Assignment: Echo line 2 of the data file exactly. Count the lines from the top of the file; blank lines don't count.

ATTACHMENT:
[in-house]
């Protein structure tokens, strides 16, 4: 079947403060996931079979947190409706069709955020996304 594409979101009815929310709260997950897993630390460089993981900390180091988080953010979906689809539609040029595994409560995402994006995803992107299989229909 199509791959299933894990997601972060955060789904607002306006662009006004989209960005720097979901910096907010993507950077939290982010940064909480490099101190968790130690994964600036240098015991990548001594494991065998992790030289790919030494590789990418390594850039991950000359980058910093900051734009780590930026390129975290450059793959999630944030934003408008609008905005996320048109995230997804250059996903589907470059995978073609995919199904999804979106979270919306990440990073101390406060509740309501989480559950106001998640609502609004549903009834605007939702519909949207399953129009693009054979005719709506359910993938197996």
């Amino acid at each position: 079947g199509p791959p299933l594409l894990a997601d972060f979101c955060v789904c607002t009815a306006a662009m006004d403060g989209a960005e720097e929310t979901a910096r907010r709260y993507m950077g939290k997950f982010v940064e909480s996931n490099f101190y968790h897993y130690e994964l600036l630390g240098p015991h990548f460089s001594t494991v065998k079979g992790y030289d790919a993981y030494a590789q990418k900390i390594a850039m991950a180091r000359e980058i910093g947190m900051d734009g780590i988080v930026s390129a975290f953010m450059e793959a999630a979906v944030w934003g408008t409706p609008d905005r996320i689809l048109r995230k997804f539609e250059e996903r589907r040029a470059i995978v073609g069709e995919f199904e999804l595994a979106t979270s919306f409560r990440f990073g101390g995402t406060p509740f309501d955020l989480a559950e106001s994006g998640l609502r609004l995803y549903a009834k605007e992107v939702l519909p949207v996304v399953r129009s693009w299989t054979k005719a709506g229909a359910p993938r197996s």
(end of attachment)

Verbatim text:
């Protein structure tokens, strides 16, 4: 079947403060996931079979947190409706069709955020996304 594409979101009815929310709260997950897993630390460089993981900390180091988080953010979906689809539609040029595994409560995402994006995803992107299989229909 199509791959299933894990997601972060955060789904607002306006662009006004989209960005720097979901910096907010993507950077939290982010940064909480490099101190968790130690994964600036240098015991990548001594494991065998992790030289790919030494590789990418390594850039991950000359980058910093900051734009780590930026390129975290450059793959999630944030934003408008609008905005996320048109995230997804250059996903589907470059995978073609995919199904999804979106979270919306990440990073101390406060509740309501989480559950106001998640609502609004549903009834605007939702519909949207399953129009693009054979005719709506359910993938197996």